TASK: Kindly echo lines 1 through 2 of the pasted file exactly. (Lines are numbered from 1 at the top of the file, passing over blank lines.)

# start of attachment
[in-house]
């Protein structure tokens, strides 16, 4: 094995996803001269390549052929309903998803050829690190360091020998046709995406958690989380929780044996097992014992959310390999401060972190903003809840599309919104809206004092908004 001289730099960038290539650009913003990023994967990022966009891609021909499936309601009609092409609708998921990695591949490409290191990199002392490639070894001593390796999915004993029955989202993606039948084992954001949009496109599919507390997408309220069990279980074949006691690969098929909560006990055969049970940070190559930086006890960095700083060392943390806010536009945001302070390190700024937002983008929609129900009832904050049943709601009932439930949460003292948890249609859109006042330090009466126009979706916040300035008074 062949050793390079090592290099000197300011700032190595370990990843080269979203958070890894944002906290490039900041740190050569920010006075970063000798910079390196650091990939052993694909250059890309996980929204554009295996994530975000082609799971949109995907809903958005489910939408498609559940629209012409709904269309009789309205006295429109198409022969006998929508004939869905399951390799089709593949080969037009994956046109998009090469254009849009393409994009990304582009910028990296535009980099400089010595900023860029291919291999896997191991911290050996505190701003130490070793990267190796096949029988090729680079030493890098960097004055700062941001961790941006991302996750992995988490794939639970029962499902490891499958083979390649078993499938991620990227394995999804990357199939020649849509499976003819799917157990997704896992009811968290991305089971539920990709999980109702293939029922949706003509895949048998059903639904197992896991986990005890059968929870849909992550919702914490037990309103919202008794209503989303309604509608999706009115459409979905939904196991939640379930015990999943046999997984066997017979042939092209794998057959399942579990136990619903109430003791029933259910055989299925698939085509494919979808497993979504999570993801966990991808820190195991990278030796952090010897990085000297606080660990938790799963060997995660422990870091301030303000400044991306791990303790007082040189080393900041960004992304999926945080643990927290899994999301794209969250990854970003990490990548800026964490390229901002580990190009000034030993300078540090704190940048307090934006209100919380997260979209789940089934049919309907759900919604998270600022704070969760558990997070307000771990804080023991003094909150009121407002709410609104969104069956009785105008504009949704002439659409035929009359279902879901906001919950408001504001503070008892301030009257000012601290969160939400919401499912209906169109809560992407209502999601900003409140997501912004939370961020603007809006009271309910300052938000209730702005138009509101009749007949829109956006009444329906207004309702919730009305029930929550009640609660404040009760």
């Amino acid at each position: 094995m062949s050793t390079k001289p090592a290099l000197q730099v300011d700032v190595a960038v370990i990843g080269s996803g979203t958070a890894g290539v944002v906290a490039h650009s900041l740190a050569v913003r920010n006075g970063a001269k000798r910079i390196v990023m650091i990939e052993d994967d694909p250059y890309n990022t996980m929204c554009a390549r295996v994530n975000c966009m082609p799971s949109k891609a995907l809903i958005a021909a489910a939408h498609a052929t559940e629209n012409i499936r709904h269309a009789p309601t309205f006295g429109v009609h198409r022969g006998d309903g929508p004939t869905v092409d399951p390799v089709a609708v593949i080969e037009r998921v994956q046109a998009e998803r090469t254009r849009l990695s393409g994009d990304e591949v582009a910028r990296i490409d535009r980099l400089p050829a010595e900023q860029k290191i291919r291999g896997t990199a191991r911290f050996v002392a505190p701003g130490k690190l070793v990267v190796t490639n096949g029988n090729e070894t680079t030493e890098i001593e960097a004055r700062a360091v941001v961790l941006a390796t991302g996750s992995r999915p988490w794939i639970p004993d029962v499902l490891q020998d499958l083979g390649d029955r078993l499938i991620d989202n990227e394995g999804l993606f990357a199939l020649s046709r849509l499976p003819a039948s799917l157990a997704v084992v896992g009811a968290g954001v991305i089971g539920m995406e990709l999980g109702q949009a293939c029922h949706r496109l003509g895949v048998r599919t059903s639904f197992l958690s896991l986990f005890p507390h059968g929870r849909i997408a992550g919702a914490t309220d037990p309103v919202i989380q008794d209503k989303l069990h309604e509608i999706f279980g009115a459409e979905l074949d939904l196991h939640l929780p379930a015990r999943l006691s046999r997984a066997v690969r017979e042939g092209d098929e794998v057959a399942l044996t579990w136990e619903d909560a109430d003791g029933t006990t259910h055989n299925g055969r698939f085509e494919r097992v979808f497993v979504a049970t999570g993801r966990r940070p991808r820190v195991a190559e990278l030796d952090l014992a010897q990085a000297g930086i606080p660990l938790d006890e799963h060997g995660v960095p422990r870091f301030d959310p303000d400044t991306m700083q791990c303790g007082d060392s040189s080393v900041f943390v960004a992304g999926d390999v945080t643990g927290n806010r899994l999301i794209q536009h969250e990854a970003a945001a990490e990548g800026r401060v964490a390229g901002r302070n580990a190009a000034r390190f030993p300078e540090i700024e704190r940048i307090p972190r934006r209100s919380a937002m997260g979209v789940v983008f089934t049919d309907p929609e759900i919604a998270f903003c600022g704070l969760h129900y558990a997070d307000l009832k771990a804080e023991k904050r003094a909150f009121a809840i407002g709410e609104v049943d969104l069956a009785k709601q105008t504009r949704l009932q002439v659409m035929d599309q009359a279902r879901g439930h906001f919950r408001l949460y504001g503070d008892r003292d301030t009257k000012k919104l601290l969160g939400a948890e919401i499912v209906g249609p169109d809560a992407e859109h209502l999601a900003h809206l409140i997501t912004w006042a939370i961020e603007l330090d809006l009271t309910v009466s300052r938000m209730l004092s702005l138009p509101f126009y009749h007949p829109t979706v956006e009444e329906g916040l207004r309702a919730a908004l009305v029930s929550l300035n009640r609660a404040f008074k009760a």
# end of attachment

[in-house]
């Protein structure tokens, strides 16, 4: 094995996803001269390549052929309903998803050829690190360091020998046709995406958690989380929780044996097992014992959310390999401060972190903003809840599309919104809206004092908004 001289730099960038290539650009913003990023994967990022966009891609021909499936309601009609092409609708998921990695591949490409290191990199002392490639070894001593390796999915004993029955989202993606039948084992954001949009496109599919507390997408309220069990279980074949006691690969098929909560006990055969049970940070190559930086006890960095700083060392943390806010536009945001302070390190700024937002983008929609129900009832904050049943709601009932439930949460003292948890249609859109006042330090009466126009979706916040300035008074 062949050793390079090592290099000197300011700032190595370990990843080269979203958070890894944002906290490039900041740190050569920010006075970063000798910079390196650091990939052993694909250059890309996980929204554009295996994530975000082609799971949109995907809903958005489910939408498609559940629209012409709904269309009789309205006295429109198409022969006998929508004939869905399951390799089709593949080969037009994956046109998009090469254009849009393409994009990304582009910028990296535009980099400089010595900023860029291919291999896997191991911290050996505190701003130490070793990267190796096949029988090729680079030493890098960097004055700062941001961790941006991302996750992995988490794939639970029962499902490891499958083979390649078993499938991620990227394995999804990357199939020649849509499976003819799917157990997704896992009811968290991305089971539920990709999980109702293939029922949706003509895949048998059903639904197992896991986990005890059968929870849909992550919702914490037990309103919202008794209503989303309604509608999706009115459409979905939904196991939640379930015990999943046999997984066997017979042939092209794998057959399942579990136990619903109430003791029933259910055989299925698939085509494919979808497993979504999570993801966990991808820190195991990278030796952090010897990085000297606080660990938790799963060997995660422990870091301030303000400044991306791990303790007082040189080393900041960004992304999926945080643990927290899994999301794209969250990854970003990490990548800026964490390229901002580990190009000034030993300078540090704190940048307090934006209100919380997260979209789940089934049919309907759900919604998270600022704070969760558990997070307000771990804080023991003094909150009121407002709410609104969104069956009785105008504009949704002439659409035929009359279902879901906001919950408001504001503070008892301030009257000012601290969160939400919401499912209906169109809560992407209502999601900003409140997501912004939370961020603007809006009271309910300052938000209730702005138009509101009749007949829109956006009444329906207004309702919730009305029930929550009640609660404040009760």